After lunch it was straight into the ice axe arrest, we did this in the following ways, getting it right and then moving onto the next, more challenging way of falling.

  1. Feet first, on back – left and right sides.
  2. Face first, on front – both sides
  3. Head first, on back – both sides
This was tiring as each time we had to go back up our slides to start again, thus requiring a second lunch!
We moved further on up the glacier to 2550m and then practised walking in crampons. Up a slope, down a slope, across and up, across and down. This was harder this year than it had been last year, partly because of my knee not being as good as it could be (M and I worked out that my knee goes “back a long way”!)
After all this, we went back to the hotel, we only saw 2 people on our whole way up and down. We went through the campsite, there was a hat very similar to mine that someone had put on top of a big pole but it wasn’t mine. C and I asked in the shop, which was plunged in darkness, making shopping even more fun, for snow baskets for our poles. Both C and I were using our poles a lot to take pressure off our respective ankle and knee. We had to explain that we had no money on us and would return later. Back at the hotel for a beer and then C went off and got our baskets which cost €3 for a pair. I had another shower in M and L’s room and then rang home from the big rock across from the hotel.
Liz had found a hat, which was very similar to mine but not mine, however I gratefully accepted it as it was better than mine! I also found my lip salve which had somehow got under the bed.
M came and told me and C what to pack which was fun just flinging stuff out, got our packs nice and light, but he could not be persuaded to go for soft shell at all!! L had given me a couple of stamps which I then promptly lost during the flinging.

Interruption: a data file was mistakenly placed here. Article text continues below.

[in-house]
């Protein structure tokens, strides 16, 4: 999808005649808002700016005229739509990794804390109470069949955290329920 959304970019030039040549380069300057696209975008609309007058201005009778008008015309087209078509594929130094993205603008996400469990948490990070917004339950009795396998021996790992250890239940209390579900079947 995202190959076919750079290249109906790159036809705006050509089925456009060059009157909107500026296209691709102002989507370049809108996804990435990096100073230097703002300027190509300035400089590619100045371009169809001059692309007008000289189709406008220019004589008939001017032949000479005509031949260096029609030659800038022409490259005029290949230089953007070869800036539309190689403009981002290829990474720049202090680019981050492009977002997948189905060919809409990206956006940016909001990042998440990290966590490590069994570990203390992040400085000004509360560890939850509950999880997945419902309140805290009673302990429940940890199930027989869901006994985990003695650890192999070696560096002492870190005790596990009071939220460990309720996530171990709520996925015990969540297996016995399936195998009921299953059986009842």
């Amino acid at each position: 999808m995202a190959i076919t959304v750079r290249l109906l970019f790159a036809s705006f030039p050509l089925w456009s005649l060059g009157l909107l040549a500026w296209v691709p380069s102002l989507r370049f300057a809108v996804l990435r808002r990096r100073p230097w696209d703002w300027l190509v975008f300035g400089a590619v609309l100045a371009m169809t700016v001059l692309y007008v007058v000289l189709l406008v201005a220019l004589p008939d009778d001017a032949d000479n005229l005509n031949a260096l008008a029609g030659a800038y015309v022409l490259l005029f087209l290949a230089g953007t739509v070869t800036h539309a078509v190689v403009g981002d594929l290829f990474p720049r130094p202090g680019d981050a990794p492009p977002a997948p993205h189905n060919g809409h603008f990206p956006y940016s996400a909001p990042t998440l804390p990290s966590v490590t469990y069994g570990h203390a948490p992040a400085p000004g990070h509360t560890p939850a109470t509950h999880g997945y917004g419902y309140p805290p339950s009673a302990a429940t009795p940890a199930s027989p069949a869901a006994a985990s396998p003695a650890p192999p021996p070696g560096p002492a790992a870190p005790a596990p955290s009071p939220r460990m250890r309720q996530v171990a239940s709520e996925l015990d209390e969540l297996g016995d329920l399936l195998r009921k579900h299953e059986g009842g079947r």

Dinner was mushroom risotto, turkey and gravy plus chips and Swiss chard followed by choc mousse or ice cream, not sure which but I couldn’t quite manage it.
There was more ruddy football but less intrusive. M and I shared a whisky.
Each night I have a short read using my headlamp but don’t like to overdo this as A and C are trying to sleep and C sleeps very lightly.

Head of Valsavarenche
Most arresting!

When I was in the French Foreign Legion …
Thursday 8th July
A leisurely start but we were ready by 9.00. Farewell to L. A nice walk up to the Federico Chabod Rifugio which is at 2750m, we started just down the road from the hotel at 1861m.
The refuge is lovely, clean, welcoming and civilised, the total opposite of the Gouter Hut from last year. It has flush loos, loo paper and running water and electricity.
I had pasta and tomato sauce for lunch – huge portions. C and M had gnocchi with leek and Gorgonzola which they said was delicious and I developed a hankering for this.
We had a bit of a rest after making up our beds, also nice and clean – cleaner than a YHA at least. We had a room with 6 bunks in it. I was in the top one above M, and C and A are in the bottom ones. A had Stephano the guide above her, so to speak!
We then went off for what turned into quite a big walk along path 10a, going up to about 3200m. It was quite exposed in places and there was some scree so we said we didn’t want to go back that way. We got up to the snow field with M testing the snow very carefully. To get down we went down the boulder field, some of which were enormous. We had a scary moment when a big slab had moved a bit when M passed it, a bit more when A got to it and then when C was at it, it just shot off down the mountain. M and A moved out of the way really fast and we were all ok. I was well out of its trajectory. We got back to the refuge after about 4 hours out and met Stephano the guide – a nice, gentle but firm man!